Me and a friend wandered into Central Park yesterday afternoon to watch the New York City Marathon. By the time we got there it was nearly three O’clock, four hours after the race started, but the runners were still thick on the road, waves and waves of them running South, gulping from little green Gatorade cups and throwing them dramatically on the ground. Many of them didn’t even look that sweaty, and not because it was chilly. They looked like they’d simply run out of sweat.
I was waiting for my friend Jason Brown to go by, but I didn’t expect to see him. Still, it was fun to search the throng of runners going past at the 24 Mile marker, trying to focus on each face so I didn’t miss him. I dialed his cell phone, wondering if maybe he was running with his phone, updating people on his progress. But I got the voicemail, and left a congratulating message.
The New York City Marathon is fun to watch for a number of reasons.
The leaves in Central Park are beautiful, still on the trees but fragile and colorful.
It’s moving to see the look of physical pain on the runner’s faces.
It’s moving to see that zoned out, exultant look on the runner’s faces.
It’s interesting to watch everyone watching these looks of pain and exultation.
“There’s so many of them!” said my friend.
“There’s thirty one thousand eight hundred entries,” a guy standing next to us said. “And forty percent of the people aren’t from America.”
Flags streamed past, attached to jerseys, held on little sticks; a shaggy haired man in a green T shirt ran by with “Scotland” scrawled in pen on the back of his shirt; two separate men ran by wearing those blue, bell shaped helmets worn by the British police–one was in full uniform, the other just wore the hat, and otherwise was dressed like a runner. I wondered if they were friends.
Lot’s of people held up signs. “Go Daddy!” “You did it Petra,” things like that.
A few minutes later, Jason ran by. I was startled to see him. I started screaming, “Jason! Jason! Yes! Yes!” There was a note of panic in my voice. He turned to search the crowd, cheeks flushed, dazed, but going strong, and we waved. A faint look of recognition crossed his face, almost a smile. At the last moment I saw that he was running with his sister. She turned, too. I searched for her name but in that split second my mind froze, exactly the way it does at parties when it is time to introduce people who’s name, not matter how well I know them, invariably vanishes at the key moment. Now I simply watched brother and sister turn forward to continue the race, and I could have swore I saw on her face a look that was a mixture of disappointment and the odd satisfaction people take in things working out they way they expect: someone had forgotten her name again. I felt bad for a while. “What was her name? Damn it!” I said.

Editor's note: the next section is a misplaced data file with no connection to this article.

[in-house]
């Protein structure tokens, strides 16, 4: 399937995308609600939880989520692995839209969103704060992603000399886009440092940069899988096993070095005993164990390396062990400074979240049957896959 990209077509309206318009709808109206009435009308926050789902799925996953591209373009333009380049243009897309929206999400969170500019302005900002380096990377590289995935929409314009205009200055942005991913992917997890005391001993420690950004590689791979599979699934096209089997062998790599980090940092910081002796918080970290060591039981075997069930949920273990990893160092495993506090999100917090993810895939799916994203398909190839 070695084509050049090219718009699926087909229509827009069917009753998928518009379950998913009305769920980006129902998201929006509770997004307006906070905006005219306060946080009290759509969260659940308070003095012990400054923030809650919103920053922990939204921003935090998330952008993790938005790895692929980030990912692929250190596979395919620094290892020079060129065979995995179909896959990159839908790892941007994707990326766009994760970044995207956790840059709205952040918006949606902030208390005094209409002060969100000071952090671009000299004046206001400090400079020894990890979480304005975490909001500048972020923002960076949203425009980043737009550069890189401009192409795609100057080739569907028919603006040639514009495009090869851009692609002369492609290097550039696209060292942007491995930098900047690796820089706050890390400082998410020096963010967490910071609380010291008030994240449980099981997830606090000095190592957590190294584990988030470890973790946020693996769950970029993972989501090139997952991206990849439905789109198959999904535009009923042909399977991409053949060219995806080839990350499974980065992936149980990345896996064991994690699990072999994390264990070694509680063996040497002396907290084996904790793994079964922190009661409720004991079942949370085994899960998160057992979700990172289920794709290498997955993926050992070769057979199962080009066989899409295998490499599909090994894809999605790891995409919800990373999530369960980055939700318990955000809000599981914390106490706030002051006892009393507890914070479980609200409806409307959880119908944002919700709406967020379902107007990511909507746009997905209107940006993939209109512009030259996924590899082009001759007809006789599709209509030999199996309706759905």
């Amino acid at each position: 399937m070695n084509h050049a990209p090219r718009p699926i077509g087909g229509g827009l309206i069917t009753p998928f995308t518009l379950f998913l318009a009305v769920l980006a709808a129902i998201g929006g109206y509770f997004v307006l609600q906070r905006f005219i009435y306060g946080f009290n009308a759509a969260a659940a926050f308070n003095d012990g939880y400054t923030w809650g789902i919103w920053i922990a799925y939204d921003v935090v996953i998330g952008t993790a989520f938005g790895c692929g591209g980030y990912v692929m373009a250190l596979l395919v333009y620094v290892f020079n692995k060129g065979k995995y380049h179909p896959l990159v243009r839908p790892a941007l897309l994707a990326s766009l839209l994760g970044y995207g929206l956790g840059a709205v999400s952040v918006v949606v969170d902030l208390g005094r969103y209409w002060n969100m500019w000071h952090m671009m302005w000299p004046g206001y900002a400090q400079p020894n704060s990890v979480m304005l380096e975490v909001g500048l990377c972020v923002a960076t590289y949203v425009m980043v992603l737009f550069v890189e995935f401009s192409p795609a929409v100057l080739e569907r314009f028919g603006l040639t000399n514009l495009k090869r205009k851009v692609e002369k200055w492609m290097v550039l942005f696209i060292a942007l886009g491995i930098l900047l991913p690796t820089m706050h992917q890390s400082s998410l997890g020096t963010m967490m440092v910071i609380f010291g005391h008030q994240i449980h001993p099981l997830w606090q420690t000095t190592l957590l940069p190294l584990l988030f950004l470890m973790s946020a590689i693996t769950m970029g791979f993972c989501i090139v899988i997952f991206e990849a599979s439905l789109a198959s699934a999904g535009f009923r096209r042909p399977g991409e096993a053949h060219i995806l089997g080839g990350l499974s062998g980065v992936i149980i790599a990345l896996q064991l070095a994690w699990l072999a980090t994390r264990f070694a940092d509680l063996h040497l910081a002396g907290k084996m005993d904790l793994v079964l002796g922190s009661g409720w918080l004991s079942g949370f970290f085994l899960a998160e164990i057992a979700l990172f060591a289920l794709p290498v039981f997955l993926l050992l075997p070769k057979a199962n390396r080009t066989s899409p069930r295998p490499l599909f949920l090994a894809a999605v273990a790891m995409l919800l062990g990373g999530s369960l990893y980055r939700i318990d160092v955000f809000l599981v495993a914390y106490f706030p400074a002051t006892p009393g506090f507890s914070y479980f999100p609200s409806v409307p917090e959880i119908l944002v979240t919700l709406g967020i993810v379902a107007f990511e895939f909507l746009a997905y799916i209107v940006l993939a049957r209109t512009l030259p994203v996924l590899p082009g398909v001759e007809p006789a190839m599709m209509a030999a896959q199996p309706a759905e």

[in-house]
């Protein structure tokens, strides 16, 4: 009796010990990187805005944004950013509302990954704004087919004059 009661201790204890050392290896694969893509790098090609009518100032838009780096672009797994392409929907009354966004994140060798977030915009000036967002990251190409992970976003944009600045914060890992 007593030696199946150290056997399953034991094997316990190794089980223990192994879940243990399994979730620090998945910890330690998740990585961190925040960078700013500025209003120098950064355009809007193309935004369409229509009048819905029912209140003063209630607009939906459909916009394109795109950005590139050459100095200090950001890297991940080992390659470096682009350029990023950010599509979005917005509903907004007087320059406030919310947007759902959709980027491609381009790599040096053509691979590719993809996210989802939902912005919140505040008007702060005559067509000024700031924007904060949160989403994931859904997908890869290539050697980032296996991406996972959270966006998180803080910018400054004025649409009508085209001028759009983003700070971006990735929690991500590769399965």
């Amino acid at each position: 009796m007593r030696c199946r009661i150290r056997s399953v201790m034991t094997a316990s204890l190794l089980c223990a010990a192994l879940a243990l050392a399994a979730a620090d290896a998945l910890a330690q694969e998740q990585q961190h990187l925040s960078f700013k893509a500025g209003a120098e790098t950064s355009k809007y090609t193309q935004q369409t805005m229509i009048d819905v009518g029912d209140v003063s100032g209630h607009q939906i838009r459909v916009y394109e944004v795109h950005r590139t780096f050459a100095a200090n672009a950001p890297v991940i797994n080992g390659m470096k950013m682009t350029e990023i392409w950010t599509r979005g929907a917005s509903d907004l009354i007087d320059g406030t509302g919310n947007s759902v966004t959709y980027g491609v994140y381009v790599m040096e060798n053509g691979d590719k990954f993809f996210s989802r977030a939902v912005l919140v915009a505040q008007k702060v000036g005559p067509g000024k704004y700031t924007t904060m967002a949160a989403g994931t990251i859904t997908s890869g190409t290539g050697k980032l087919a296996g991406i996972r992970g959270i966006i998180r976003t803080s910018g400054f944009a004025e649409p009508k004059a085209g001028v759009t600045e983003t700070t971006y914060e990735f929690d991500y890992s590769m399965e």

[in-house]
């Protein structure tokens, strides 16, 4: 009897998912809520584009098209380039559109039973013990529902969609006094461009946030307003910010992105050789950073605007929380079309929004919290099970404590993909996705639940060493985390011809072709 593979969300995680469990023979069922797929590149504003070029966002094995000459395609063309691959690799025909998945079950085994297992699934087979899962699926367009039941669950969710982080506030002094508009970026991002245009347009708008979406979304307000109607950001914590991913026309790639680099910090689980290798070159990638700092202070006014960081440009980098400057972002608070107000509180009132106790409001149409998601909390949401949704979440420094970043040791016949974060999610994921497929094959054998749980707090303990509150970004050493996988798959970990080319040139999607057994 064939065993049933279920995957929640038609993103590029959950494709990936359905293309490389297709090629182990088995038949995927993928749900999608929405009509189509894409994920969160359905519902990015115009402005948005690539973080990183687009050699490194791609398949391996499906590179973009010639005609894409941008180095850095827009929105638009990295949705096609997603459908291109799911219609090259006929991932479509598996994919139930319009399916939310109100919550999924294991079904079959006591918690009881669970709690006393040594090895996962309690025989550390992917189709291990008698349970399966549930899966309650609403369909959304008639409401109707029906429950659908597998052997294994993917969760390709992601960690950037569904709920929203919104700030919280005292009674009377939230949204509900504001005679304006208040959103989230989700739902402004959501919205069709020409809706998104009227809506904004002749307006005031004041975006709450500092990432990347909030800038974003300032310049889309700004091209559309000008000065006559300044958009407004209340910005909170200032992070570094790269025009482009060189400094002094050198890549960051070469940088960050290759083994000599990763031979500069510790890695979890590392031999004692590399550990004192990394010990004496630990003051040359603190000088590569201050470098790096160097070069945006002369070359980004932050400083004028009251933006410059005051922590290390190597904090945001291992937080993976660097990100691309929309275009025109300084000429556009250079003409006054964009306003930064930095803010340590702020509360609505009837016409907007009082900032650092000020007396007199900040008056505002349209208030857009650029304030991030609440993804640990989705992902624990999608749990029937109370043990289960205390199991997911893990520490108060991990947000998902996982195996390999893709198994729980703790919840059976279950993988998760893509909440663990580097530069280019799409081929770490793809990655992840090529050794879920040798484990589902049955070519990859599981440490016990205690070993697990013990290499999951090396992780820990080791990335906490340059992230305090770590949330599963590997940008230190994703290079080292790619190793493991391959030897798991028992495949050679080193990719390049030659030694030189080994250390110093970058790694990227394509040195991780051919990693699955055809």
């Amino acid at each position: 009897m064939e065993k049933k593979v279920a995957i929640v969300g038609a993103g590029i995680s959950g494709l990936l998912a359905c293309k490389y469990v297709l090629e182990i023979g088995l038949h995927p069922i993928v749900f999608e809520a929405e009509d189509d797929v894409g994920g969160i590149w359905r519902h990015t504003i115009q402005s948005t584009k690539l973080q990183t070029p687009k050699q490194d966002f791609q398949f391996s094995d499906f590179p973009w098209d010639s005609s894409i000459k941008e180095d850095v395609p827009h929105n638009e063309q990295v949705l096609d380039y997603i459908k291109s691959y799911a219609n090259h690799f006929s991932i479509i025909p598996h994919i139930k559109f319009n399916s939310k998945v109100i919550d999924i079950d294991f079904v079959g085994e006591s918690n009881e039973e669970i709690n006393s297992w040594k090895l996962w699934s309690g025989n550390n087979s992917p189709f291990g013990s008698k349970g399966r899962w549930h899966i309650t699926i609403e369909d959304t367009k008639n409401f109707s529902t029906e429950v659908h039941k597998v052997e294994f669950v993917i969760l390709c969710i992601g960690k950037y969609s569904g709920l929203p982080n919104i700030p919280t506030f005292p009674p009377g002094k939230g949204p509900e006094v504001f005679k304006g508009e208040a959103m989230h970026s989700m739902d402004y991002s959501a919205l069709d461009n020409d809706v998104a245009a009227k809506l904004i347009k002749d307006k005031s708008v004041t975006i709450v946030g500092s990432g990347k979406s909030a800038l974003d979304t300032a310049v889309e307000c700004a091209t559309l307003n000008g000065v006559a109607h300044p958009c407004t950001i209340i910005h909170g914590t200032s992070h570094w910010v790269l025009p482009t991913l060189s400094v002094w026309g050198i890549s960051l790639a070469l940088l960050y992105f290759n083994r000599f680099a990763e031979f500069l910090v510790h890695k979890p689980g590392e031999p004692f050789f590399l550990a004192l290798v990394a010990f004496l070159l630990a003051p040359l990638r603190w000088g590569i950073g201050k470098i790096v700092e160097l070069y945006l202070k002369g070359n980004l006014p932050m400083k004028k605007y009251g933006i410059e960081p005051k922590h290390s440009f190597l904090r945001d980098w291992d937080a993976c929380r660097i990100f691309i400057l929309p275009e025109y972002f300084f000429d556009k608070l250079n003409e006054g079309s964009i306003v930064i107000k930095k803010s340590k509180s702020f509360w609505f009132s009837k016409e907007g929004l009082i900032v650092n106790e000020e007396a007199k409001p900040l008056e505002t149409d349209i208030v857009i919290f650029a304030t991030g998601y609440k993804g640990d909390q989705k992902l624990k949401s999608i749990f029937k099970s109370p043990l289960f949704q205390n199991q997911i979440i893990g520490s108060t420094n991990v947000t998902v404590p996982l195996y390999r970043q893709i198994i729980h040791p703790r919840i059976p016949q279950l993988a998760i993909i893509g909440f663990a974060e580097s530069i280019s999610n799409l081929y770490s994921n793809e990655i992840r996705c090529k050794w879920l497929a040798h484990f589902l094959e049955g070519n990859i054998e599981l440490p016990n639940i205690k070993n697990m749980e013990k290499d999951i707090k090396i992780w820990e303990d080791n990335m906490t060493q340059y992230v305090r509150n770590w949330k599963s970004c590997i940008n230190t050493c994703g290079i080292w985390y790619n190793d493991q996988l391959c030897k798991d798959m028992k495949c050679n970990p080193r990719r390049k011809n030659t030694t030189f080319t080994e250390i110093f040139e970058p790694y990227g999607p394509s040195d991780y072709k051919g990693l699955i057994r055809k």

“Carolyn,” said my friend, who had only met her once.
Having heard my own voice call out, and gotten warmed up for cheering, I cheered some more, just for the hell of it. The runners kept coming. I knew them all. There were little eruptions of excitement now and then when some people on the sidelines saw a person they knew, but almost the whole time there was a steady chorus of yells and claps and cheers, and I realized that more than anything else, this steady encouragement between anonymous people was what was making the experience so lovely. It was a bit like that civic cohesiveness that New Yorkers are known for in times of emergency, except there was no emergency.
Everyone stood in one long seemingly endless line on either side of the road cheering for a seemingly endless stream of runners, calling out, “You can make it!” “Good job!” “Keep on going!” Things like that. It was pure undistilled encouragement, and amazingly nonpartisan. Applause filled the air the whole time like rustling leaves.